In the small city of Kashan we see a number of traditional houses from the 19th century; of course the houses of the rich: pomp and kitsch. You don’t get to see the others (or they have long since been demolished). On the way back, after a tea in the bazaar, we are taken up to the roof of the bazaar for a good tip. At the top we walk past all the clay-plastered cupolas and domes, a bizarre landscape above the roofs of the city. At the other end, we found no stairs, but a ladder leading down one floor. Here there was a window through which we looked into a shop and lo and behold, there was a ladder. The shopkeeper was hardly taken aback by our appearance up there, but his female customers stared at us like a supernatural apparition.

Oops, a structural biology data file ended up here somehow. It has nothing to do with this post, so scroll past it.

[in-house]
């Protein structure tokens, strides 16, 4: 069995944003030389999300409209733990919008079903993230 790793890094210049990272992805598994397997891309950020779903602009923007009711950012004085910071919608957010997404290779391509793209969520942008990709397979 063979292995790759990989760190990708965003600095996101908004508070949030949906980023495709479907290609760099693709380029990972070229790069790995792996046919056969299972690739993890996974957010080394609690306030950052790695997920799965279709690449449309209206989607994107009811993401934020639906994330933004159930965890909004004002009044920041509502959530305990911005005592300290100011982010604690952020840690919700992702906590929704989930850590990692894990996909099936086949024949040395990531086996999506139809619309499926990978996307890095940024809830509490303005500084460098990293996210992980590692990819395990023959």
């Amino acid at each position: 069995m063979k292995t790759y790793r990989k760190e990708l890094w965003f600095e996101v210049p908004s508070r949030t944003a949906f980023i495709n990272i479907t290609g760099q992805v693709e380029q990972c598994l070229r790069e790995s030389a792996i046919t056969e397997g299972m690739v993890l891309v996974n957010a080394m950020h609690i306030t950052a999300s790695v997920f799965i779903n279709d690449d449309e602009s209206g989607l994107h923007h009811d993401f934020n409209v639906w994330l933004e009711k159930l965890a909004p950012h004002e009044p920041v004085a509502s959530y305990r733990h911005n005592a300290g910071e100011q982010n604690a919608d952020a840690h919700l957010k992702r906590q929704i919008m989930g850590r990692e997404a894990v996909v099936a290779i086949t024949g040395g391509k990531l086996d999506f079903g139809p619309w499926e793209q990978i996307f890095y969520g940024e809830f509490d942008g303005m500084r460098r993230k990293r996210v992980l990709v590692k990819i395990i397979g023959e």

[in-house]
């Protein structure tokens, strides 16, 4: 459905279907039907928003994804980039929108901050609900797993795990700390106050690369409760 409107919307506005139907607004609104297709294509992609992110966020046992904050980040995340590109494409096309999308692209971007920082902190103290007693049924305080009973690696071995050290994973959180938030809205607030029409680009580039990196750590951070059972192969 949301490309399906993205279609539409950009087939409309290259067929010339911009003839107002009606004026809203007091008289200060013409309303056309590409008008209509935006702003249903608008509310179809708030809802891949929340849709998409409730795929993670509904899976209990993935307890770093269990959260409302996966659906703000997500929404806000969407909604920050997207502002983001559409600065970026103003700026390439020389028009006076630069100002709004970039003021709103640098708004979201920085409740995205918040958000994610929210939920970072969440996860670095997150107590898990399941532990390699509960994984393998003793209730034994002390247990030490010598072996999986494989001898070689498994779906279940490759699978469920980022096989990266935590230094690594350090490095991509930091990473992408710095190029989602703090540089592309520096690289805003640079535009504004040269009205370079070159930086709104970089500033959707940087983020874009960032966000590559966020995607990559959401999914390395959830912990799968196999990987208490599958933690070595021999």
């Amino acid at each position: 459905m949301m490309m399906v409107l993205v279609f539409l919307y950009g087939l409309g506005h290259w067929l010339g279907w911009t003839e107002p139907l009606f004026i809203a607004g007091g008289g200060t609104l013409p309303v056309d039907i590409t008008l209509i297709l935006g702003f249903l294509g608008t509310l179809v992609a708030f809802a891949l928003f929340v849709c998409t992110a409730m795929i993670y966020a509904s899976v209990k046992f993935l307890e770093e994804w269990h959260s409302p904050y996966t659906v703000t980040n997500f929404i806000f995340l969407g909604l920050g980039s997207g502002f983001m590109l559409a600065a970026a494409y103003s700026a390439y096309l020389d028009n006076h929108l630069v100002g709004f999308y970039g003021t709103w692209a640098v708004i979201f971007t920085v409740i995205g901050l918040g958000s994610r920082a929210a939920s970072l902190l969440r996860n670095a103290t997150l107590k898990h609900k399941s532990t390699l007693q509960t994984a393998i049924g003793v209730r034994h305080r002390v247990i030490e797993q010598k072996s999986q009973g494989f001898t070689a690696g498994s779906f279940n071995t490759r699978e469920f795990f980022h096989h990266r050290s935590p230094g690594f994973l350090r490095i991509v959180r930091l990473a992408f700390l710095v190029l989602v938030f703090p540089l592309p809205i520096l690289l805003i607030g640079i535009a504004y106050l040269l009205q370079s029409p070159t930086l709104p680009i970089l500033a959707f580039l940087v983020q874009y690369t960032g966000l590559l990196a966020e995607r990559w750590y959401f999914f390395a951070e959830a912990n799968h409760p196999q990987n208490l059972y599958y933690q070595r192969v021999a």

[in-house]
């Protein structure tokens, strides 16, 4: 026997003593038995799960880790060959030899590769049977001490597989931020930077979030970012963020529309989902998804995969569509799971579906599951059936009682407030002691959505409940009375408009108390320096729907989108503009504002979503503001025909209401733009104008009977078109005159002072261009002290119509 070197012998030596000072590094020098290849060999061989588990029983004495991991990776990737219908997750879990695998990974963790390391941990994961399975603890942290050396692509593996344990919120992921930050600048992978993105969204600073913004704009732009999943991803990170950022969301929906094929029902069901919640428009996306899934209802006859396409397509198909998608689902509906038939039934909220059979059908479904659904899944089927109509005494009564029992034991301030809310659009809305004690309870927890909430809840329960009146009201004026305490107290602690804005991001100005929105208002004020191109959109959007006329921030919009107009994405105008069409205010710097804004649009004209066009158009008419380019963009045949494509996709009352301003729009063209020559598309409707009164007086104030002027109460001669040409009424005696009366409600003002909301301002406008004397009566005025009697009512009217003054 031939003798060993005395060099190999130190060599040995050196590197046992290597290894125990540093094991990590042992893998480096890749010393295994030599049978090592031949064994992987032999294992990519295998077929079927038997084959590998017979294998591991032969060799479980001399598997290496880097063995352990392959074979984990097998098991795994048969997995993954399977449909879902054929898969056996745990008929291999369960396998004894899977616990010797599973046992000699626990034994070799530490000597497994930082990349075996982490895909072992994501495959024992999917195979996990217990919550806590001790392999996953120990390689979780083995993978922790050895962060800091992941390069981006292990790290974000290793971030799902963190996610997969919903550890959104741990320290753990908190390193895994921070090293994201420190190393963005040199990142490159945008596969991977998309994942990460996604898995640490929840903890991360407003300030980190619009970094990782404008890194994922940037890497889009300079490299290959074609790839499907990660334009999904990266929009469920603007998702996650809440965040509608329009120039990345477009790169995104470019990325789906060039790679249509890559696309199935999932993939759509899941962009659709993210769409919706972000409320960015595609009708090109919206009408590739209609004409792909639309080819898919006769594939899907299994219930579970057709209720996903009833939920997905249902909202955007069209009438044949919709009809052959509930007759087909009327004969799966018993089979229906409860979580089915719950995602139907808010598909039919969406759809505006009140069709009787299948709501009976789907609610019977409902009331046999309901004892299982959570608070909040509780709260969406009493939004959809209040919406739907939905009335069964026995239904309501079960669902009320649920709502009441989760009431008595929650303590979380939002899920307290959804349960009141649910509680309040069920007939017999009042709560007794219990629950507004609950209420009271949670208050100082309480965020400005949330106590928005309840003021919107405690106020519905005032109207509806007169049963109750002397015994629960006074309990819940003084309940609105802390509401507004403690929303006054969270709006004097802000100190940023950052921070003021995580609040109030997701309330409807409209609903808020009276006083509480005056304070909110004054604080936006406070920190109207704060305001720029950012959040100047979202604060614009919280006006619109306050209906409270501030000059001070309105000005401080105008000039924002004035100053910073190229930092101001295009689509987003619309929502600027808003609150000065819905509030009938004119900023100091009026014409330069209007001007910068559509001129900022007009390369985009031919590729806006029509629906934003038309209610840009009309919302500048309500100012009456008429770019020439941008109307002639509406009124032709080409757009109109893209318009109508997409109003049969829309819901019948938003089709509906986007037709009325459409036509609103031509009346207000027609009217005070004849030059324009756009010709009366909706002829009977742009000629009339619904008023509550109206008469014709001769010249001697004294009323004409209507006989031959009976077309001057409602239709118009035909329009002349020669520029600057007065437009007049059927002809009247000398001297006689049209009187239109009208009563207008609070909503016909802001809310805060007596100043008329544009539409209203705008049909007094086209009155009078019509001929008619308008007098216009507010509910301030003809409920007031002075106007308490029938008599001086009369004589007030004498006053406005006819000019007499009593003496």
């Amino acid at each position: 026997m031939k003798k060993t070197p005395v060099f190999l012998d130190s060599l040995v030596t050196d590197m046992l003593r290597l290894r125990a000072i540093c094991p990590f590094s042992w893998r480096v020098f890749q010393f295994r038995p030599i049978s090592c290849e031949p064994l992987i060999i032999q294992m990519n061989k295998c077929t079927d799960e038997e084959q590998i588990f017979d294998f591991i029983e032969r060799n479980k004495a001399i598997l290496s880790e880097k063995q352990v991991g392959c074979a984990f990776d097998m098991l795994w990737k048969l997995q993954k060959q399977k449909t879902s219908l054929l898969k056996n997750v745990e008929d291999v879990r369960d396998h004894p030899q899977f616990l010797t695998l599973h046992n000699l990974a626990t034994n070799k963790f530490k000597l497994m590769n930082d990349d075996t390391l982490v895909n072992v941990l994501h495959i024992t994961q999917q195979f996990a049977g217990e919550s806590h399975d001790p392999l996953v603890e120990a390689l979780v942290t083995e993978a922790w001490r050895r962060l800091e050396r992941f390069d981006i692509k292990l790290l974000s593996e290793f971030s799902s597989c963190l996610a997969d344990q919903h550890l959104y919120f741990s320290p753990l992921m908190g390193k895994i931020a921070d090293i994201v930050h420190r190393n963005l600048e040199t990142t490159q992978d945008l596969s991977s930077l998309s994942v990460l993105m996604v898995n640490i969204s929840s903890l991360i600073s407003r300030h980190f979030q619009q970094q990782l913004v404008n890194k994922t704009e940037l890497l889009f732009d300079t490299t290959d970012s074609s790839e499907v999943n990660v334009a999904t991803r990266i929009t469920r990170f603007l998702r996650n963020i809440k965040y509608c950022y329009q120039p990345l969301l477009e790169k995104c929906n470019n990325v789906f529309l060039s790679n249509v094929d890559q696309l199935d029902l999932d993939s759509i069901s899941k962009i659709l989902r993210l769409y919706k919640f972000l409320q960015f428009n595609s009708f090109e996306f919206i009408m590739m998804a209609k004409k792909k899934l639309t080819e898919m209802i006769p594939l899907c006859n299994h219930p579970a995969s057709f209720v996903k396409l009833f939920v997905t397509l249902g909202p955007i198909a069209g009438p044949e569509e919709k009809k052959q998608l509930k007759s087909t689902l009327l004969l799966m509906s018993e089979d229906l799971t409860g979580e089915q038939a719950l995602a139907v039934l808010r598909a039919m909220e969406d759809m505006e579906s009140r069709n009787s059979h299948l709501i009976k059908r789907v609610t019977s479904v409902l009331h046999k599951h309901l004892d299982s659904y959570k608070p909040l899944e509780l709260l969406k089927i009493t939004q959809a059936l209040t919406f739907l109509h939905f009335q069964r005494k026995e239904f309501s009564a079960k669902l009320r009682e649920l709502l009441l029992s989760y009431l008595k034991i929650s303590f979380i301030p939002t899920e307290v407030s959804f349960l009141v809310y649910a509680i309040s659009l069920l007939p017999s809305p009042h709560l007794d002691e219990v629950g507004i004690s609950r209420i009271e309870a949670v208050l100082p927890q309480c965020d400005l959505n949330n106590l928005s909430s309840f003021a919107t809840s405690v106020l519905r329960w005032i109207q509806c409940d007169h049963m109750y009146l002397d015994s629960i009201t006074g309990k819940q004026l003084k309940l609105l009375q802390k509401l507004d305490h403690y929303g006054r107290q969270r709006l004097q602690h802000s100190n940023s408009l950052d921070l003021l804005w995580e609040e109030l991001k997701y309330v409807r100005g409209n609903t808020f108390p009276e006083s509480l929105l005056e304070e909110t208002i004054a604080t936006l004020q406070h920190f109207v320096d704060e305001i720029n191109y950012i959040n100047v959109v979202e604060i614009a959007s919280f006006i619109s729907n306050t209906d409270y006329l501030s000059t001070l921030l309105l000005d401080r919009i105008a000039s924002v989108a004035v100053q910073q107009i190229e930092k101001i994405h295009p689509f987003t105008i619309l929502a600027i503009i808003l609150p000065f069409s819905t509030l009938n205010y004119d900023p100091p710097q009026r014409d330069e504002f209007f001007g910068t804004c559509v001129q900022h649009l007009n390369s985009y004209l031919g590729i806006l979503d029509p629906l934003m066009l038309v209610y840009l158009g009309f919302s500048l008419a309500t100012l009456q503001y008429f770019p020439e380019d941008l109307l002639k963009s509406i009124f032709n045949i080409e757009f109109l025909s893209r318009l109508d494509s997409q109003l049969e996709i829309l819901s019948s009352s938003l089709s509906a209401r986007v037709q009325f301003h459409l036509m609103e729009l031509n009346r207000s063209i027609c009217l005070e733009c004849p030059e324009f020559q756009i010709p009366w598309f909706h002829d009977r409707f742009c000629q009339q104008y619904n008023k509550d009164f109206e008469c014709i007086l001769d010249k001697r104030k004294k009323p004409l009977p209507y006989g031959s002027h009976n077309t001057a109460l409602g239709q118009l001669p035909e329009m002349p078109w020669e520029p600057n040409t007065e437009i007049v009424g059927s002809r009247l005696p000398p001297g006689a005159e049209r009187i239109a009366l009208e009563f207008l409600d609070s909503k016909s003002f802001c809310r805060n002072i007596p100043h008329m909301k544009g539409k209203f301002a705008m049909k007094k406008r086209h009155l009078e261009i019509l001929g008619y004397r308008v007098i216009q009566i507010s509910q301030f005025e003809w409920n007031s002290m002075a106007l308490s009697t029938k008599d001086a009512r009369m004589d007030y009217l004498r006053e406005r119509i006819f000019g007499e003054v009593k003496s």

A short excursion takes us to a village called Abyaneh in the Kuhrud Mountains, a green valley behind which the brown cottages crowd up the slope as if stacked on top of each other.
Qom is the most “qomservative” city in the country, all the hardcore mullahs come from here. As we are not allowed into the shrine as non-Muslims, we only stop by briefly. Nowhere else have we seen so many bearded men in wide caftans and turbans, while the women are all in black. From the most conservative city, we went straight on to the most liberal, to Tehran.